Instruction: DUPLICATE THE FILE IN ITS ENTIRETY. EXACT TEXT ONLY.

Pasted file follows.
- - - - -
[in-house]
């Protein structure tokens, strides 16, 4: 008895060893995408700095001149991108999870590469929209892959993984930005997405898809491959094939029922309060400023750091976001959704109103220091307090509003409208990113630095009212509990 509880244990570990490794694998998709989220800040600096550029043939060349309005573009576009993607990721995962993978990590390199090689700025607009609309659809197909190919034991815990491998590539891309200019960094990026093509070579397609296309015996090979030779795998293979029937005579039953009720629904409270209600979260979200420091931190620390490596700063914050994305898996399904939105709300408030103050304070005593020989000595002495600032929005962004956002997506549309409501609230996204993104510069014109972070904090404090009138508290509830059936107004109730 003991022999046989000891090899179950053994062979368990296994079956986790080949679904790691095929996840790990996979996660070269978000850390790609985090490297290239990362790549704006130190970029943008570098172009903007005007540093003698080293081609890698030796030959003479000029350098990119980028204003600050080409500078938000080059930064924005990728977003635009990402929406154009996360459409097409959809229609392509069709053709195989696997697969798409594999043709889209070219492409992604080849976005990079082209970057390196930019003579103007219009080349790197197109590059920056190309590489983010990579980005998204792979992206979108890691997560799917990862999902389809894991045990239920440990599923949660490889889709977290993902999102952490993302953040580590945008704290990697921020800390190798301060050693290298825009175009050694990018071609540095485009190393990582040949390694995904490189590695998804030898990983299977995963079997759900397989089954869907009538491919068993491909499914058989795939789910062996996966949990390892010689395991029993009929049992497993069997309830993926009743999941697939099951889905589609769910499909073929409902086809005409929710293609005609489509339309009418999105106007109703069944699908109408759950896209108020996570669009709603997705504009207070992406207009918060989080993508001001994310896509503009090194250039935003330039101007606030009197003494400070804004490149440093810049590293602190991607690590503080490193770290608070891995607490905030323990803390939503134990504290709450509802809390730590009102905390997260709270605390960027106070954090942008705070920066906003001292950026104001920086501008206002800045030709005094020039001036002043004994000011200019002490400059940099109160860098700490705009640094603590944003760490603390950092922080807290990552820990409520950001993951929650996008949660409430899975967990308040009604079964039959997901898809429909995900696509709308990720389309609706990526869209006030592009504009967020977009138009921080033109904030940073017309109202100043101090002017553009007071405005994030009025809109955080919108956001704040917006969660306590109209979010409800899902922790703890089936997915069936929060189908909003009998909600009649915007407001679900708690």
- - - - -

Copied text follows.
[in-house]
């Protein structure tokens, strides 16, 4: 008895060893995408700095001149991108999870590469929209892959993984930005997405898809491959094939029922309060400023750091976001959704109103220091307090509003409208990113630095009212509990 509880244990570990490794694998998709989220800040600096550029043939060349309005573009576009993607990721995962993978990590390199090689700025607009609309659809197909190919034991815990491998590539891309200019960094990026093509070579397609296309015996090979030779795998293979029937005579039953009720629904409270209600979260979200420091931190620390490596700063914050994305898996399904939105709300408030103050304070005593020989000595002495600032929005962004956002997506549309409501609230996204993104510069014109972070904090404090009138508290509830059936107004109730 003991022999046989000891090899179950053994062979368990296994079956986790080949679904790691095929996840790990996979996660070269978000850390790609985090490297290239990362790549704006130190970029943008570098172009903007005007540093003698080293081609890698030796030959003479000029350098990119980028204003600050080409500078938000080059930064924005990728977003635009990402929406154009996360459409097409959809229609392509069709053709195989696997697969798409594999043709889209070219492409992604080849976005990079082209970057390196930019003579103007219009080349790197197109590059920056190309590489983010990579980005998204792979992206979108890691997560799917990862999902389809894991045990239920440990599923949660490889889709977290993902999102952490993302953040580590945008704290990697921020800390190798301060050693290298825009175009050694990018071609540095485009190393990582040949390694995904490189590695998804030898990983299977995963079997759900397989089954869907009538491919068993491909499914058989795939789910062996996966949990390892010689395991029993009929049992497993069997309830993926009743999941697939099951889905589609769910499909073929409902086809005409929710293609005609489509339309009418999105106007109703069944699908109408759950896209108020996570669009709603997705504009207070992406207009918060989080993508001001994310896509503009090194250039935003330039101007606030009197003494400070804004490149440093810049590293602190991607690590503080490193770290608070891995607490905030323990803390939503134990504290709450509802809390730590009102905390997260709270605390960027106070954090942008705070920066906003001292950026104001920086501008206002800045030709005094020039001036002043004994000011200019002490400059940099109160860098700490705009640094603590944003760490603390950092922080807290990552820990409520950001993951929650996008949660409430899975967990308040009604079964039959997901898809429909995900696509709308990720389309609706990526869209006030592009504009967020977009138009921080033109904030940073017309109202100043101090002017553009007071405005994030009025809109955080919108956001704040917006969660306590109209979010409800899902922790703890089936997915069936929060189908909003009998909600009649915007407001679900708690």